Generations in the Workforce: 4 Ways to Engage Millennials

The Millennial Generation

The enigma generation. They grew up in the shift from analog to digital technologies. Surprisingly, they’re more likely to have a bachelor degree, live at home, and use a public library than other generations. They’re often categorized in over-arching generalizations, but are as diverse as the finches Darwin first saw on the Galapagos Isles that spurred his evolutionary theory. Millennials may be the most criticized generation in history. Love them or be bewildered by them. Believe in them or doubt in them. One thing is for certain, they are entrenching themselves in the workforce and ascending into supervisory, management and leadership roles, and if you want to take your business to the next level; you need to understand them. Who are they? What do they want? How can you align their wants and needs to benefit your business? Good questions deserve better answers.

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Who are they?

The age range is up for debate, but generally accepted birth dates range from the mid-to-late 1980’s to late 90’s. Some will argue this extends into the 2000’s, but that’s a minority opinion.

Universally accepted is the fact that Millennials are the younger members of your staff, and will soon be followed by Generation Z, heralded as an even larger generation than their Baby Boomer and Millennial predecessors.

Millennials are settling down later in life, and surprisingly, nearly half of them have said they either don’t want children or haven’t decided.

As of 2015, Millennials became the largest percentage of the workforce… and will be for quite some time.

What Do They Want?

While only 29% of Millennials are engaged at their jobs, they want to be loyal to their employers. Millennials want to be with an organization that is going to invest in them and build them up. Note, the phrase “with an organization” not “in an organization.” Consider as consumers they’re the most
brand loyal generation, and the anecdote that Millennials lack loyalty begins to resemble a fable rather than fact.

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Millennials find the following traits most attractive in a potential organization: Opportunities for Career Progression, Competitive Wages (shocking), and Excellent Training/Development Programs. The Top 2 reasons for choosing their current job are: Opportunity for personal development, and the reputation of the organization. To the surprise of many, they value mentorship the most as a form of development.

Rembrandt himself couldn’t paint a clearer picture; Millennials want a place to grow. They want to develop with an organization and co-workers they can connect with. They want to be mentored and developed inside of the organization. Be the organization that grows your employees, and your business will grow with them.

How to Engage Them

What have we learned so far and how do we stitch this knowledge together to create an Action plan?

Here are 4 Ways to Engage Millennials:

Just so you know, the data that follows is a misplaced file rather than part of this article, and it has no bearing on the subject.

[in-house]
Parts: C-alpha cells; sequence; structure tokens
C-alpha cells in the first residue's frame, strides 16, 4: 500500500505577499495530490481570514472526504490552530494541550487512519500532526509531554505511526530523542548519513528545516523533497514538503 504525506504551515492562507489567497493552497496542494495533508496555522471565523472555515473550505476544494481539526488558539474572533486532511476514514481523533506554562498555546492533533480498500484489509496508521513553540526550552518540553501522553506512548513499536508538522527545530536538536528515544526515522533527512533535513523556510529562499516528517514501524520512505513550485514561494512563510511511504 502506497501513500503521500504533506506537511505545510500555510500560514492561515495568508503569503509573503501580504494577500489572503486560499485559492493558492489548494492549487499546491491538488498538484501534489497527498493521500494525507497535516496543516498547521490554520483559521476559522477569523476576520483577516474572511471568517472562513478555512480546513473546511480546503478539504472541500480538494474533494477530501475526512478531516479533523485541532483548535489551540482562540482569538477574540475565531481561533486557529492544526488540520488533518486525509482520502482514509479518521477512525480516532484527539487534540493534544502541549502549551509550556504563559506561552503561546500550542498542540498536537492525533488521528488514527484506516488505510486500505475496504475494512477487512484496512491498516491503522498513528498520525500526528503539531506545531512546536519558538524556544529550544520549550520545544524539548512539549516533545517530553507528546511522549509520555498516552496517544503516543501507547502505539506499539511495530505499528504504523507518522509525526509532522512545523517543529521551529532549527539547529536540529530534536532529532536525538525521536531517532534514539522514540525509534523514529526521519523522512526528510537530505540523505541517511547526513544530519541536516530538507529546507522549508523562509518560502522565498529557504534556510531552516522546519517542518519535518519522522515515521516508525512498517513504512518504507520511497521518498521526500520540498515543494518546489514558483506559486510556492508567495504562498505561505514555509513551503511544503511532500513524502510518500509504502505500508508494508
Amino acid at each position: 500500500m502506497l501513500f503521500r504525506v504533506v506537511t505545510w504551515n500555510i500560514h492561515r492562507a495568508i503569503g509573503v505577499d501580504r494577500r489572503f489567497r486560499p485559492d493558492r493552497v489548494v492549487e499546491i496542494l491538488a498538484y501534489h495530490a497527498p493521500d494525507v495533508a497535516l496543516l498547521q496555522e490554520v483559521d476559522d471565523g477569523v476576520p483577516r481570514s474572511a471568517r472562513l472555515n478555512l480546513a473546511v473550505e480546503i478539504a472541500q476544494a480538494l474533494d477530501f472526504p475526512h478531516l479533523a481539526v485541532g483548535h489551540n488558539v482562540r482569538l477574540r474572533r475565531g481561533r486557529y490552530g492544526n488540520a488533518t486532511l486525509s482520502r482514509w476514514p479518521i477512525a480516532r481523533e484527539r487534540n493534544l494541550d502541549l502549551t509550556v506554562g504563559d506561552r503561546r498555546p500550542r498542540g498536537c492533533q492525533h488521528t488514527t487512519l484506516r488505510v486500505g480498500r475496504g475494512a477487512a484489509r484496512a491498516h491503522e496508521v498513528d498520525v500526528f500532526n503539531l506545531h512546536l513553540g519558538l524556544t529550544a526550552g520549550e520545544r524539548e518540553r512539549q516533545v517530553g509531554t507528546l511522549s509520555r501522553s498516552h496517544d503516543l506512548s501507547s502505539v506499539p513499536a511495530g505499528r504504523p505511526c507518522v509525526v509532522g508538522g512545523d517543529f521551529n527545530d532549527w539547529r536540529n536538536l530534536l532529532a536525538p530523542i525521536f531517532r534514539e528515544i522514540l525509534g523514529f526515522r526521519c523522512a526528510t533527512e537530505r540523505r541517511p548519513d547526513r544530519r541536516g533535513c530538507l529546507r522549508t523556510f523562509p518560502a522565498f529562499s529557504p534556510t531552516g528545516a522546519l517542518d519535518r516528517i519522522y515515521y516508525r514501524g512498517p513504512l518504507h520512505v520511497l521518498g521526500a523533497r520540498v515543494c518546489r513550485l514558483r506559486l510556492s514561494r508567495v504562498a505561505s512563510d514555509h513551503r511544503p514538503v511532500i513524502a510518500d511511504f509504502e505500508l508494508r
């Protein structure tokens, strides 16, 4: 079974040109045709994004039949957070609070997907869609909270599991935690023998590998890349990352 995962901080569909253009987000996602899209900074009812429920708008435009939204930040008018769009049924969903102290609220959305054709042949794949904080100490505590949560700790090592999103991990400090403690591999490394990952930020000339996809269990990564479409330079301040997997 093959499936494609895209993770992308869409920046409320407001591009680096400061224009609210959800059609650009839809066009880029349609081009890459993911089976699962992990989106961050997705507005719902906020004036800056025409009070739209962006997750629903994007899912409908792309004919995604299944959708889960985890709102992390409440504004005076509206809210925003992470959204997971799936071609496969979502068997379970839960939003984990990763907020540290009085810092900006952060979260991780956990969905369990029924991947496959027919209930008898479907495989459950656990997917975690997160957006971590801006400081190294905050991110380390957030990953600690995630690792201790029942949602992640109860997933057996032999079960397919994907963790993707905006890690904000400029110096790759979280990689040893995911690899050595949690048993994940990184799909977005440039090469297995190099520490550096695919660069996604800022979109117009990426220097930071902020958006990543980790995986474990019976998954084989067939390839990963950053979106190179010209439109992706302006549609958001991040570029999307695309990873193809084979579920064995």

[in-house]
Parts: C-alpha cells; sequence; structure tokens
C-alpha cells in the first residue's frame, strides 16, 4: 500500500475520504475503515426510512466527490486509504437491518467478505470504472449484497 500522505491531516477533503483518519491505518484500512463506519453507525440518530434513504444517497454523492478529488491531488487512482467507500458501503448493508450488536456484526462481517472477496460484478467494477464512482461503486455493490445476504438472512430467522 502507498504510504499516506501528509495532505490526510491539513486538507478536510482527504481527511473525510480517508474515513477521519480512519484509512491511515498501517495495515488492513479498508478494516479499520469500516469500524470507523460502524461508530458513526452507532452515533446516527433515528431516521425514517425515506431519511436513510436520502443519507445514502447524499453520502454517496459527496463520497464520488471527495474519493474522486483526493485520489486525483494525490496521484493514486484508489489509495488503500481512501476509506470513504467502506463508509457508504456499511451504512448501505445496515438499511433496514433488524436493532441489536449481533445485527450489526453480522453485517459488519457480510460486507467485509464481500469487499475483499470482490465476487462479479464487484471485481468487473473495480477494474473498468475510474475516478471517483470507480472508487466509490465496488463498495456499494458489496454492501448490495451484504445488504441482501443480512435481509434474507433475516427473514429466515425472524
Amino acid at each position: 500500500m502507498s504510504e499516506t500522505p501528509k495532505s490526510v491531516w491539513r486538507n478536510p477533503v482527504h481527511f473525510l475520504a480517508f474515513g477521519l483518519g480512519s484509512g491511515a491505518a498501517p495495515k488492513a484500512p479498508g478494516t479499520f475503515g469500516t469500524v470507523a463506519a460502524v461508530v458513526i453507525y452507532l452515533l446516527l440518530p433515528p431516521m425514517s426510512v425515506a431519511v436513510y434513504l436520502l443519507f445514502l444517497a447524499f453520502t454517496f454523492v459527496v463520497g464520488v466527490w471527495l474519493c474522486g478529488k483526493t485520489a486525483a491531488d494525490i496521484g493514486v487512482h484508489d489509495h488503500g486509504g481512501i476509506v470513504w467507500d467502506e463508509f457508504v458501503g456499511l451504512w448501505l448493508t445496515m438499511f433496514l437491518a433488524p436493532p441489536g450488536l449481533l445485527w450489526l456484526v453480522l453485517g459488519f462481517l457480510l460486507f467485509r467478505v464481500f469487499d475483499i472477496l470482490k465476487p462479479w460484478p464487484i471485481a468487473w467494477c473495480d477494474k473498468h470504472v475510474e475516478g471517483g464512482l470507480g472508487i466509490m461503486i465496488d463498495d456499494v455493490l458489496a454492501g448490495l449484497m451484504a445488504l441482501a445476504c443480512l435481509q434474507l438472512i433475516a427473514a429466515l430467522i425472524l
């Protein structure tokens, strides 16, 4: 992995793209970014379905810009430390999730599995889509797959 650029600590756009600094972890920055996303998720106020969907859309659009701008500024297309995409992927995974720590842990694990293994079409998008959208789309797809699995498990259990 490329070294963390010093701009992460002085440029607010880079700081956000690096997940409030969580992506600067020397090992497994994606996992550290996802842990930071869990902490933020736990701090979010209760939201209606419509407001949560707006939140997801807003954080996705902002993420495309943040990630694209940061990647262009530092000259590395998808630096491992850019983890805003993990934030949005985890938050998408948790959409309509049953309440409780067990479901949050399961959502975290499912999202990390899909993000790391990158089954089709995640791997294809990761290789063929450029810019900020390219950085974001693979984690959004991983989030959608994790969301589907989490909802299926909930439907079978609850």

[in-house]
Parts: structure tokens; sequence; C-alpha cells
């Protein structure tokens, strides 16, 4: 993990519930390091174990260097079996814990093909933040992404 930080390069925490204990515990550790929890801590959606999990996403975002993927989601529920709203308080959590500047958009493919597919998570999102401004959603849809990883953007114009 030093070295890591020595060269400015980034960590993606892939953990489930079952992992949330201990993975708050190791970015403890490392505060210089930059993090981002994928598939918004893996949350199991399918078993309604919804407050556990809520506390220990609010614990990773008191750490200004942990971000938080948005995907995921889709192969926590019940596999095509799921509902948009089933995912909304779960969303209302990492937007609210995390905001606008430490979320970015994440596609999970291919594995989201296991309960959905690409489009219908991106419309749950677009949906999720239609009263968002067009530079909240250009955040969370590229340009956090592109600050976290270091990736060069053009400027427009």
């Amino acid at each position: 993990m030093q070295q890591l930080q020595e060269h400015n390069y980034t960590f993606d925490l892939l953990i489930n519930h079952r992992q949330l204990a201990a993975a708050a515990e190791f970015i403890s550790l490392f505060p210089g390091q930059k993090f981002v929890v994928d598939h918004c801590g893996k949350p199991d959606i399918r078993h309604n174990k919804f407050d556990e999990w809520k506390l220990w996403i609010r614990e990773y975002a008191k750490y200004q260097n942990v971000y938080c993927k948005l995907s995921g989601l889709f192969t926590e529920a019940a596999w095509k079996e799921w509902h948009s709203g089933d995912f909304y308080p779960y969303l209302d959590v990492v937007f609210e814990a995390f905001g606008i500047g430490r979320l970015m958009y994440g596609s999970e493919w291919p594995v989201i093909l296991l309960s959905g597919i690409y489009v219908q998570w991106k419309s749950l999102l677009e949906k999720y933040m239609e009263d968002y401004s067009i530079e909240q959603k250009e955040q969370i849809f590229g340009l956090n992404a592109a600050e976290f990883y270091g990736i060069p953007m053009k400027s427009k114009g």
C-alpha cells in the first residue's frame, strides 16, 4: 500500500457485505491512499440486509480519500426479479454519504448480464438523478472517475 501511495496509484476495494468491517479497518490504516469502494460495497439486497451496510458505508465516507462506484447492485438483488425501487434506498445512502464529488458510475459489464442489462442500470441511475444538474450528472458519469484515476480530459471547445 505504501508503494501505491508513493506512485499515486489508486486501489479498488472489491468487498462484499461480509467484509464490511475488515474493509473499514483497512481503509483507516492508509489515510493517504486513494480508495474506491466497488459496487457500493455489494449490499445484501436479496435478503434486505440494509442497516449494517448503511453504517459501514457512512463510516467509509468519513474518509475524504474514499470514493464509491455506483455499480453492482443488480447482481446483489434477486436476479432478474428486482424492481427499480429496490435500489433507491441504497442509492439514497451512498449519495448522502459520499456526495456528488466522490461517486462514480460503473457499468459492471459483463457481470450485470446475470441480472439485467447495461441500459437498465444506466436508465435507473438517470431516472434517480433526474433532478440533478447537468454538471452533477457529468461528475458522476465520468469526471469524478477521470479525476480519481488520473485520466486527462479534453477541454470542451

1. Build Culture

What this isn’t: Pizza Parties, Happy Hour, Free Coffee. These things are nice, and can help build camaraderie, but aren’t

What this is: Being transparent about your organizations health, demonstrating respect for each team member regardless of title, soliciting and listening to their ideas, and investing in your team, so they can reach a state of autonomy.

2. Foster Learning & Development

Millennials want to ascend in the organization, so prepare them for it. Invest in Learning and Development. Think about it, do you feel more engaged and motivated when someone invests in you? How about when they don’t? If workers feel valued and supported, they’ll run through the proverbial brick wall for you.

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3. Setup Mentoring Programs

  • Human beings are social creatures. We love to interact and engage with others. Invest in that.
  • Match up Peak Performing, peer-level, co-workers in specific job duties with others learning each of the tasks.
  • Have the “Peer-level Mentor”TM question the employee to measure her/his understanding of how to perform the task, making sure they have a clear understanding of the necessary steps/procedures. The mentor should be supportive and fill in the blanks if there is not clear understanding.
  • The “Peer-level Mentor”TM should then model the expected behaviors by demonstrating how to perform the task the employee needs to learn. Afterwards, have the “Peer-level Mentor” TM coach and support her/his colleague to transfer their job knowledge of a given task into an on-the-job skill.
  • Depending on the situation, you may also consider adding in a traditional mentor to help and support the employee, higher on the totem pole.

4. Contact Engage Factors

Culture is hard. Training is hard. Mentoring Programs are hard. We make it easy. Contact us and we’ll show you.

Questions? Comments? We’d love to hear your thoughts below 🙂

P.S. To make this content easily accessible to you at anytime, we’ve created this handy e-book.

Generations in the Workforce: 4 Ways to Engage Millennials Infographic



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